Junta's dream is the world's nightmare
July 19 , 2010
For decades, Burma's ruling regime has been regarded primarily as a menace to its own people. But with recent reports confirming long-held suspicions that the junta aspires to establish Burma as Southeast Asia's first nuclear-armed state, there is now a very real danger that it is emerging as a threat to the rest of the region.
At the moment, the paranoid generals in Naypyidaw are far from realising their dream of developing the ultimate deterrent to foreign invasion. But it would be a mistake to underestimate the regime's determination to acquire some sort of nuclear weapon, no matter how primitive, with which to ward off any threat from countries it regards as hostile to its survival.
Judging from the muted response to recent revelations contained in a report by the Democratic Voice of Burma (DVB), however, it seems that many remain unconvinced that the regime's nuclear ambitions represent a credible threat. Of course, it makes sense to proceed with caution before jumping to any conclusions; but it would also be a mistake to wait until it is too late to deal with the eventuality of a nuclear-armed Burma.
The DVB report is hardly the first to present evidence suggesting that the regime's military ambitions now extend beyond its traditional goal of crushing perceived threats from within, but it is certainly the most thorough. Based largely on the testimony of ex-major Sai Thein Win, a Burmese army defector and weapons expert who smuggled out numerous photographs and documents to back up his accusations, the report leaves little room for doubt about the junta's intentions. According to Robert Kelley, the nuclear scientist and former director of the International Atomic Energy Agency who authored the report for DVB, the evidence "leads to only one conclusion: this technology is only for nuclear weapons and not civilian use or nuclear power".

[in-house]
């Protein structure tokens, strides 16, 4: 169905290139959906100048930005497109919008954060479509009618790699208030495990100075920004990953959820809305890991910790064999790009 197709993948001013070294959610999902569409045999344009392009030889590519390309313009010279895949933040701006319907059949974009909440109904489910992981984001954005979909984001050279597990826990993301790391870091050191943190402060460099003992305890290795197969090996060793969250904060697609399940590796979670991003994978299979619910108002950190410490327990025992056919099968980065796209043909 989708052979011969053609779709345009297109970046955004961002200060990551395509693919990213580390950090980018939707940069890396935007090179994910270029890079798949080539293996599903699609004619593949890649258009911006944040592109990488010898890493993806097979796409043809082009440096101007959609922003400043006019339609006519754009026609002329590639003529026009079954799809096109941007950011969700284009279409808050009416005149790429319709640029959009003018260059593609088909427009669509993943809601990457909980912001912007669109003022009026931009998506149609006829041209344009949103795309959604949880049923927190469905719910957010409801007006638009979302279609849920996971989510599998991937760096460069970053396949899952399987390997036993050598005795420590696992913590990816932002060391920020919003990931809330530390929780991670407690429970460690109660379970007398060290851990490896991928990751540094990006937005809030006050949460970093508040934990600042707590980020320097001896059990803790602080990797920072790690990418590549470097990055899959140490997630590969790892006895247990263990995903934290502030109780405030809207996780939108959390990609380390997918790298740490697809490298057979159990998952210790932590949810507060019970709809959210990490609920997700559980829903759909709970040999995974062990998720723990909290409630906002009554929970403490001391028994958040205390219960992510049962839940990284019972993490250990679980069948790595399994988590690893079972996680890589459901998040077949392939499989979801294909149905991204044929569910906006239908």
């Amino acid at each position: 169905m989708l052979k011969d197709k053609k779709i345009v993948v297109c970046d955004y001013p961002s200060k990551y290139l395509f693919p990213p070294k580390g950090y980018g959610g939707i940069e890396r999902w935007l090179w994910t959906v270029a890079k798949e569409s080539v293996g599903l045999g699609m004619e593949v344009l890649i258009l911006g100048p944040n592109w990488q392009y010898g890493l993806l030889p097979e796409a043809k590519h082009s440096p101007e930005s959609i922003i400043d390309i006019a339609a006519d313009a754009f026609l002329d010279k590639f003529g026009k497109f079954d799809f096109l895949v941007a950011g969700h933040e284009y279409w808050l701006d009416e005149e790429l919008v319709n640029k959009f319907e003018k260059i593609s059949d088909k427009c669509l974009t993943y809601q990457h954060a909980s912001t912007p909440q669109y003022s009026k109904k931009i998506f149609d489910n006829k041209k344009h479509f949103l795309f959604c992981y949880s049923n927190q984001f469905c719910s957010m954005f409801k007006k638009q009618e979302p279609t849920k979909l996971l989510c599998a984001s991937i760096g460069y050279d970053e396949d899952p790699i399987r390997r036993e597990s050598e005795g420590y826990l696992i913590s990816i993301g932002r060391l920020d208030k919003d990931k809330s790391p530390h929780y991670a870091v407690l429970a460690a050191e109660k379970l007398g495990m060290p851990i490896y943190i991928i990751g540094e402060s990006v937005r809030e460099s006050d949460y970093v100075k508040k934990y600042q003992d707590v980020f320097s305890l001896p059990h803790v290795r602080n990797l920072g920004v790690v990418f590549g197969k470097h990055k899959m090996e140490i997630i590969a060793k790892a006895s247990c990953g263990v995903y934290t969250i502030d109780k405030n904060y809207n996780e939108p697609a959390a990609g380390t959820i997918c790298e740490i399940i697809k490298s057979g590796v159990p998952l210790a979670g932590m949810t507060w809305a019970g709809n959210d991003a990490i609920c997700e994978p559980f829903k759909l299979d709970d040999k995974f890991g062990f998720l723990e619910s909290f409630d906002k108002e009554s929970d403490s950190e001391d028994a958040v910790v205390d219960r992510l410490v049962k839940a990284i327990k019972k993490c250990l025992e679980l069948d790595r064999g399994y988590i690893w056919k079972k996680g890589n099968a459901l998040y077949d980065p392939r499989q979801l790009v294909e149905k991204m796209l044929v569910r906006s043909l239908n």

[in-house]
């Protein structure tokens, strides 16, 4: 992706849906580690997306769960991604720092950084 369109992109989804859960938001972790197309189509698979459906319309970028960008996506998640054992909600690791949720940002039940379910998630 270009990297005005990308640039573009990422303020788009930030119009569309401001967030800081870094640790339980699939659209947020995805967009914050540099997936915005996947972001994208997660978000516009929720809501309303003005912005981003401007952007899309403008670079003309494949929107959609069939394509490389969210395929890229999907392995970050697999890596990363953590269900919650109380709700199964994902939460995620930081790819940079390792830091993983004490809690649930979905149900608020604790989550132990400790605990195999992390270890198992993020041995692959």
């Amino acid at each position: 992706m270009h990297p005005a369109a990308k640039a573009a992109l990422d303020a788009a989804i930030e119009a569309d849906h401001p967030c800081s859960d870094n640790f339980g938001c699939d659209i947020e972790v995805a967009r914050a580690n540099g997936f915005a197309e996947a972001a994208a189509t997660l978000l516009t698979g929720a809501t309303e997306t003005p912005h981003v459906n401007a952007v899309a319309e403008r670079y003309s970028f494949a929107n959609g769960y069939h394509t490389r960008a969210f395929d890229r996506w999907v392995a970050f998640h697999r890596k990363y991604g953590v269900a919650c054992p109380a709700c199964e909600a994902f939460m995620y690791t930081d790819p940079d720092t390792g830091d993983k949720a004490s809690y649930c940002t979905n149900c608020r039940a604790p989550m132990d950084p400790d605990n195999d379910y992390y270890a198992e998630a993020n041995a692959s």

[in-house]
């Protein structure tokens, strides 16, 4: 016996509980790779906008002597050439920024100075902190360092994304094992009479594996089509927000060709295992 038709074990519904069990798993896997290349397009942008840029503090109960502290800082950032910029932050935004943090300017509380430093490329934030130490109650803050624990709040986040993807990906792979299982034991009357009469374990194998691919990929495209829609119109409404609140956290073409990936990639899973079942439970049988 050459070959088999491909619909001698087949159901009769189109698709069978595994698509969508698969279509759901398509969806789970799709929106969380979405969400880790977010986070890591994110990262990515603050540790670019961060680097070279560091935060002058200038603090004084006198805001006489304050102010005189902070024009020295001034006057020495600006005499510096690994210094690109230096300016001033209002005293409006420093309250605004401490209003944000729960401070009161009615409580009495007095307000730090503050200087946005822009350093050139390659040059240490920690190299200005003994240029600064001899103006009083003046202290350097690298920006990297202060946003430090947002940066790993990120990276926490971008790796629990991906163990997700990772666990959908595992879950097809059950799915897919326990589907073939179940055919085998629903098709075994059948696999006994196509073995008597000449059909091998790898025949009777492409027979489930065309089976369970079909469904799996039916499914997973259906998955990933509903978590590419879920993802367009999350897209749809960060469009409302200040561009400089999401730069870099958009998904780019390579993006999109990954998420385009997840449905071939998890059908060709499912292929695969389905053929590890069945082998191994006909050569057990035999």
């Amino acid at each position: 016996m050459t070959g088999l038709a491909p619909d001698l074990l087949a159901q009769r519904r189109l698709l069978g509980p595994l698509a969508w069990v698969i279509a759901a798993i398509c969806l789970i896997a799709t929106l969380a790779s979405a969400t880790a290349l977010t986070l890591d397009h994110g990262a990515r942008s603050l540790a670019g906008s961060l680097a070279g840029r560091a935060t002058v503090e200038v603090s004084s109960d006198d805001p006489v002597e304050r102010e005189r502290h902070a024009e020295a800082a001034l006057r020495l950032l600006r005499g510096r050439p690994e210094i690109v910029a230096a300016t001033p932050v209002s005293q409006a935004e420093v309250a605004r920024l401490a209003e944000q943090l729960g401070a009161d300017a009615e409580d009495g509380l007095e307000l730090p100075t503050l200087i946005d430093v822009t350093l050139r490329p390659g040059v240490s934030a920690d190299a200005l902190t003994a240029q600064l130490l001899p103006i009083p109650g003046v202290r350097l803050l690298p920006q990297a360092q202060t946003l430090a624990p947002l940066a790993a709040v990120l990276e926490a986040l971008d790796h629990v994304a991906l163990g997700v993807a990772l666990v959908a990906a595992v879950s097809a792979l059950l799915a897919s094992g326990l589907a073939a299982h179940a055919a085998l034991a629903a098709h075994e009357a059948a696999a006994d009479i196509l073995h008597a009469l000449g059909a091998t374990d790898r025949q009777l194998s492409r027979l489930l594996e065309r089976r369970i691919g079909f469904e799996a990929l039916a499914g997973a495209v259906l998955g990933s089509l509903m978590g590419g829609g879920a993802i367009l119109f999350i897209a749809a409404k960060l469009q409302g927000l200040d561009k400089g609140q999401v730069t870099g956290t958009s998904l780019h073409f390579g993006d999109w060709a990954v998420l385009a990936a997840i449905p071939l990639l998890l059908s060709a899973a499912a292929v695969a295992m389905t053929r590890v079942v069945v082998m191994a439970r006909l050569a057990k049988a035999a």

But even before Sai Thein Win came forward, there was good reason to suspect that the junta was not satisfied with its 400,000-man army and impressive armoury of weapons for suppressing the country's dwindling array of ethnic insurgencies. Indeed, for the past decade at least, it has sought to strengthen its military might in ways that would serve to neutralise external as well as internal challenges to its hold on power.
According to Jane's Defense Weekly, the regime first purchased low-altitude surface-to-air missile systems from Bulgaria and short-range ballistic missile air defence systems from Russia in 2001. The following year, according to Burmese defence analyst Maung Aung Myoe in his 2009 book Building the Tatmadaw, it acquired 36D6 radar from Ukraine, designed to detect air targets at low, medium and high altitudes, and to perform friend-or-foe identification.